In his commentary on these verses, Alan Johnson clarifies what Paul is saying: “…[Paul’s] proclamation (wider than only preaching) of the “mystery” of God, namely, Jesus Christ as the crucified One, was in keeping with the sole focus on the cross because Paul consistently, deliberately presented himself not self-confidently but in self-effacement, not in strength as a “successful” person but in weakness and fear, with much trembling (v. 3).”  (Alan F. Johnson, 1 Corinthians, vol. 7, The IVP New Testament Commentary Series (Westmont, IL: IVP Academic, 2004), 62.)

Paul isn’t working to build his brand. He isn’t seeking to launch a well-strategized media plan that incorporates all the latest channels for all the up-and-coming evangelical elites. He isn’t buddying up to those more popular false teachers in order to share the limelight while justifying this as focusing on the majors and overlooking areas of disagreement in the name of “grace.” Nope. Paul is not about Paul. He unashamedly points to himself as a weak and fearful man. His words were perceived by the Corinthians as implausible and foolish–because that was what the unvarnished gospel sounds like to unregenerate ears. Paul didn’t seek to “fix” it.

And since Paul wasn’t trying to boost his own brand, he didn’t care what others thought about him so long as they saw Jesus. Paul was weak–he didn’t feign weakness to seem more spiritual. He was scared–but God was his strength. He wasn’t practiced and polished in his delivery, intentionally–so that people wouldn’t walk away impressed with this servant’s speech, but so they would walk away worshipping his God.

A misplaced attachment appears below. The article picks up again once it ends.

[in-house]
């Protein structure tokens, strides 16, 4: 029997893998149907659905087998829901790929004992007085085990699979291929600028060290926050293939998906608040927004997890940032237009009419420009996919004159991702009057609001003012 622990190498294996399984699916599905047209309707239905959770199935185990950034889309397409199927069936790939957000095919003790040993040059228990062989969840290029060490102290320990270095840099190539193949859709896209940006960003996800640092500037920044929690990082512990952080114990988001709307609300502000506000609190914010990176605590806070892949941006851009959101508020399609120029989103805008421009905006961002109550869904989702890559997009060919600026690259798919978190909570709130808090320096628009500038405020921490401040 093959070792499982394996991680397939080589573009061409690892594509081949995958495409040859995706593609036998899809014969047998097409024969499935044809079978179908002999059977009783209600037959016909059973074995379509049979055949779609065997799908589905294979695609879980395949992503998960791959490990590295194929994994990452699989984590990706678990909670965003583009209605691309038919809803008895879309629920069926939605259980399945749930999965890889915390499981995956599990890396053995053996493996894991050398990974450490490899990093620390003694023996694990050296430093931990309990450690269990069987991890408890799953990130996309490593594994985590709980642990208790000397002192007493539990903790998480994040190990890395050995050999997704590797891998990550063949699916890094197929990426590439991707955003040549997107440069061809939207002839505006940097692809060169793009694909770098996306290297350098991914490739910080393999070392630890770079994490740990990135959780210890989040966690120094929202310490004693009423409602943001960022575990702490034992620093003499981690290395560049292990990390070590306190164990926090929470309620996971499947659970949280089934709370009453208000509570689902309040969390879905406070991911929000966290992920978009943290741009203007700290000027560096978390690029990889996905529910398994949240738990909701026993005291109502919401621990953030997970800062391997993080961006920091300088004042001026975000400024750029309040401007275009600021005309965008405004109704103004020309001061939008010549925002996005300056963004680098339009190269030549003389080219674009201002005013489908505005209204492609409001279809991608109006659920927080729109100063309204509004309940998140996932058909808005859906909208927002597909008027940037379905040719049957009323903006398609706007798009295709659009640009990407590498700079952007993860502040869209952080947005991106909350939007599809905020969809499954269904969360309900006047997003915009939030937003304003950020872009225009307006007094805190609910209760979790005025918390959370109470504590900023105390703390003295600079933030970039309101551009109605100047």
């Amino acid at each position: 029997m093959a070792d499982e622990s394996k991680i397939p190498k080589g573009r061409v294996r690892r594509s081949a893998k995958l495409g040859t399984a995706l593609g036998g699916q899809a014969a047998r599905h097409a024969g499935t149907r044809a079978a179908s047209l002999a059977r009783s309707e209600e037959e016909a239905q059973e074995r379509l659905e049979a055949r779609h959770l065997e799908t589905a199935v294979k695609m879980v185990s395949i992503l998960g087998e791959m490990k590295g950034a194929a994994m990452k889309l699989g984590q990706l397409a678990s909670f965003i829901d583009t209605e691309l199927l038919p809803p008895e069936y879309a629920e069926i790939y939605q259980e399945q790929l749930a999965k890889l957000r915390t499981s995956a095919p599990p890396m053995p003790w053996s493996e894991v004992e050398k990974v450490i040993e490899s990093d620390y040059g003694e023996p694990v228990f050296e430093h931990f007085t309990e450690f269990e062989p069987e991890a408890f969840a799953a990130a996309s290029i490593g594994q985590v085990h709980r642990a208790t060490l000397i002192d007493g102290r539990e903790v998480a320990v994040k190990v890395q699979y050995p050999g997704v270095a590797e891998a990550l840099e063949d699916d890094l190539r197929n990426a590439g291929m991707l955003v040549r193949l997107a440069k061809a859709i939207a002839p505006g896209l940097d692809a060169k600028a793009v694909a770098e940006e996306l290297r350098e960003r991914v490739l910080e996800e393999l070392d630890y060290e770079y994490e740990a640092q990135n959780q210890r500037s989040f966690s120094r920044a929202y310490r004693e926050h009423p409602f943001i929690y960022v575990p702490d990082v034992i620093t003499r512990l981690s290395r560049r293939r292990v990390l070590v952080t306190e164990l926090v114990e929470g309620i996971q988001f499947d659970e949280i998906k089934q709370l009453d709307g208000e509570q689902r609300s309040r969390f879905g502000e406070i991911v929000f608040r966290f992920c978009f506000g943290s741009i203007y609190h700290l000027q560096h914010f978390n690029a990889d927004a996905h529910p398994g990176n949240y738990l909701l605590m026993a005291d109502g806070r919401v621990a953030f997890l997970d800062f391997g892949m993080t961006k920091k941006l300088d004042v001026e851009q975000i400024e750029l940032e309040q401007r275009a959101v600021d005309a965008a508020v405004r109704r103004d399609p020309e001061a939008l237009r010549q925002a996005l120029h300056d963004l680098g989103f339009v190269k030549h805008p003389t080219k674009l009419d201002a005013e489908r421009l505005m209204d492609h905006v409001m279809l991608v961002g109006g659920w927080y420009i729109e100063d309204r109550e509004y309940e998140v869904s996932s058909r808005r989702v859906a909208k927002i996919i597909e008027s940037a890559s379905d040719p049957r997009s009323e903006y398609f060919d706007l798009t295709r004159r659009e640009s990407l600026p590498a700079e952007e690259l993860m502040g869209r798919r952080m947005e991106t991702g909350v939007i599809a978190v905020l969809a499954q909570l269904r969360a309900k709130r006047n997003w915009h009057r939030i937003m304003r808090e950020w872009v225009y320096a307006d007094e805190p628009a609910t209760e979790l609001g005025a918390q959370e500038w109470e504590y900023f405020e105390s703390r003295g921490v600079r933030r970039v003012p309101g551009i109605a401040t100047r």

Paul focused on the cross in his life, message, and methods. In our glitzy evangelical world of super conferences, social media blitzes, and multi-books deals, we are all too often a faint shadow of this servant of God. May we join with George Whitefield in saying, “Let my name die everywhere, let even my friends forget me, if by that means the cause of the blessed Jesus may be promoted.”

The Danger of Cutting Off Our Doctrinal Roots

And I, when I came to you, brothers, did not come proclaiming to you the testimony of God with lofty speech or wisdom. For I decided to know nothing among you except Jesus Christ and him crucified.” 1 Corinthians 2:1–2 (ESV)

Set in a backdrop where the church in Corinth was filled with many Christians who had a strong taste for ear-pleasing speakers, Paul addresses his intentional plan to not be seeker sensitive in his preaching. The words “lofty speech” and “wisdom” (ESV) both reference the exalted form of rhetoric that the preferred speakers used in their addresses to the church.

When Paul came, however, he did not speak in this way. Paul isn’t embracing crude speech or speech that is intentionally dumbed down in order to sound less educated. Many seeker sensitive preachers do that today, and they are in the same vein as those that Paul is speaking against.